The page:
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Old 28th March 2013, 23:37   #535
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Default Re: Tools for a DIYer.

Quote:
Originally Posted by Parthasarathig View Post
Can someone suggest me a good battery operatrd drill within 3 to 5 k inr. ? I want something with which I can unscrew nuts and bolts easily. It will hardly be used for drilling holes. Something to make working on my bike easier.

Thanks in advance.

Sir where did you buy this from ? Can this be used to tighten and loosen bolts ? How much is the price?
Like everybody has already suggested, the B&D drill/driver I got will not serve your purpose as in your case, the torque requirement will be very high. Still, if you want for light use, there are attachments which can help unscrew light nuts/bolts.

I bought it for 3.8k, by the way.
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Old 4th April 2013, 00:35   #536
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It surprises me how I can find a TBHP thread on pretty much everything that would interest a man! Even though this is primarily an automobile enthusiasts forum. One of the reasons why my wife hates this forum! lol.

This is officially my favorite thread from today.

I'm a huge DIY nut and have been collecting tools for as long as I remember. I just added a new Dremel to my kit and was looking to see who else uses it here, thereby stumbling onto this thread.

This would be my second dremel. The first one is over fifteen years old and was a gift from my dad. It still works! Though its seen better days and does not offer multiple speeds like the new one does.

I also bought the speed clic accessory set. Looks like it will save a lot of time spent on adjusting the normal mandrels. And I'm stoked with the flexi shaft. If that thing works, it would be blessing when working with my RC cars.

Looking forward to sharing ideas on this thread!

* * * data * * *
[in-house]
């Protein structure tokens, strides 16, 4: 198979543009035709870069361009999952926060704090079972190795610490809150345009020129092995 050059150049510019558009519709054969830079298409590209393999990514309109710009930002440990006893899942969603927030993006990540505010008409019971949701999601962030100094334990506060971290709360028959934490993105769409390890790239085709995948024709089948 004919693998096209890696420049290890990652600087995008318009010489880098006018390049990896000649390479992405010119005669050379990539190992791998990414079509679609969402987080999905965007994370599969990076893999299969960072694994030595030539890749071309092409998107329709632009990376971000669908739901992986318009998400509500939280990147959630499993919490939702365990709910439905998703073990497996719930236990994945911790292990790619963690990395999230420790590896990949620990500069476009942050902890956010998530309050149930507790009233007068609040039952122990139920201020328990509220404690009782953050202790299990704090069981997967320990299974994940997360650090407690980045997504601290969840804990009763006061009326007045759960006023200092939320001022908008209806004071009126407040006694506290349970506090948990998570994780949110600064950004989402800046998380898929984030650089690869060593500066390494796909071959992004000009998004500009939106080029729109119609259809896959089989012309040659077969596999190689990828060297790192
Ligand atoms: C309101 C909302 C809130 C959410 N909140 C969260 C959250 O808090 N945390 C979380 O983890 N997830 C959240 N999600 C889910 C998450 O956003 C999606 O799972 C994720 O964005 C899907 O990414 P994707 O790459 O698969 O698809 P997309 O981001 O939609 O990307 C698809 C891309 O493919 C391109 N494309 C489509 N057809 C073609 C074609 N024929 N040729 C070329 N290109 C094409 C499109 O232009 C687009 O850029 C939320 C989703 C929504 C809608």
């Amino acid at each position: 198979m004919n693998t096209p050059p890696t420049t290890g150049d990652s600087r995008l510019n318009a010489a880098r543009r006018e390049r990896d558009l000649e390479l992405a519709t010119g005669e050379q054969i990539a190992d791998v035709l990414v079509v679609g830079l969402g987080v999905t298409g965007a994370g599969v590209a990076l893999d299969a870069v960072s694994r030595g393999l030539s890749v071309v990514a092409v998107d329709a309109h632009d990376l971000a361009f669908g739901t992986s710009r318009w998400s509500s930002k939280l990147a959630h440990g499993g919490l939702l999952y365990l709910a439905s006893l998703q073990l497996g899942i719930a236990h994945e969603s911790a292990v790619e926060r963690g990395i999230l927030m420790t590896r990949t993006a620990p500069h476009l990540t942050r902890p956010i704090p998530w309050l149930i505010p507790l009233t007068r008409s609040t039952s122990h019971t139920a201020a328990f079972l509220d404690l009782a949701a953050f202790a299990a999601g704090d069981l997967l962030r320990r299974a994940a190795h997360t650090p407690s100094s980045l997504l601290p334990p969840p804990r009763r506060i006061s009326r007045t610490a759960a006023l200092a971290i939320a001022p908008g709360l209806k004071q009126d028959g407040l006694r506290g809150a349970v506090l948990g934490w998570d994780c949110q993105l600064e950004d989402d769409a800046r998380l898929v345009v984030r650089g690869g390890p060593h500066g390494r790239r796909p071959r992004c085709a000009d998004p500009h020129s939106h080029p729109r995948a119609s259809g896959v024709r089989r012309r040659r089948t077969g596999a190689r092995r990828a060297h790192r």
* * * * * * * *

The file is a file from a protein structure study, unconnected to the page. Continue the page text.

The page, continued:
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Old 4th April 2013, 16:12   #537
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I use a B&D one myself. All the accessories for dremel work for it as B&D is also a Bosch brand now. Unluckily I bought the 110V version, so I use it with a voltage converter, which is quite unweildly and large.

I use the speedclick accessory as well and its a boon to change out disks quickly and easily, though the discs are more expensive.

On that note, has anyone visited the Bosch shop in Bannergatta road and checked if they stock dremel accessories?
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Old 7th April 2013, 22:58   #538
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Default Re: Tools for a DIYer.

Quote:
Originally Posted by scopriobharath View Post
Oh !! - Nope this does not unscrew Nuts. This is for screw only.
Quote:
Originally Posted by Aroy View Post
For unscrewing nuts and bolts you need massive torque, hence the use of pneumatic tools in workshops.
I also have their SD4C 13mm drill. It is still going strong.
Quote:
Originally Posted by Parthasarathig View Post
And I think its better to stay away from telebrands.

Thanks.
This can unscrew Nuts. It is battery operated electric and is torquey enough. The only deterrent is that it is available in UK Only.

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Old 8th April 2013, 22:18   #539
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I can guarantee two things...

One is that you will waste money buying attachments that never get used (yes, I did!): the other is that, when its time comes, you will find it really, really useful.
Old post quoted, but its the holy grail of Dremel!

I just ordered a full set of tungsten carbide bits after trying one and falling in love with it! I don't even know what some of the shapes are for! But I'd love to find out!! I ordered the cutting kit and right angle attachment while I was at it.

And lo and behold, a link below took me to the mini circular saw. I must have that too. Wait a minute!! Is that a router attachment?

Quick! somebody pull the plug on this darn computer!!
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Old 9th April 2013, 03:23   #540
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Ahh, yes... That's the Dremel story!

I haven't used many of the things that came in the standard kit, let alone the extras that I bought. I wonder if I'll ever use the flexible drive? Given that the Dremel is such a small hand-held device, it seems superfluous.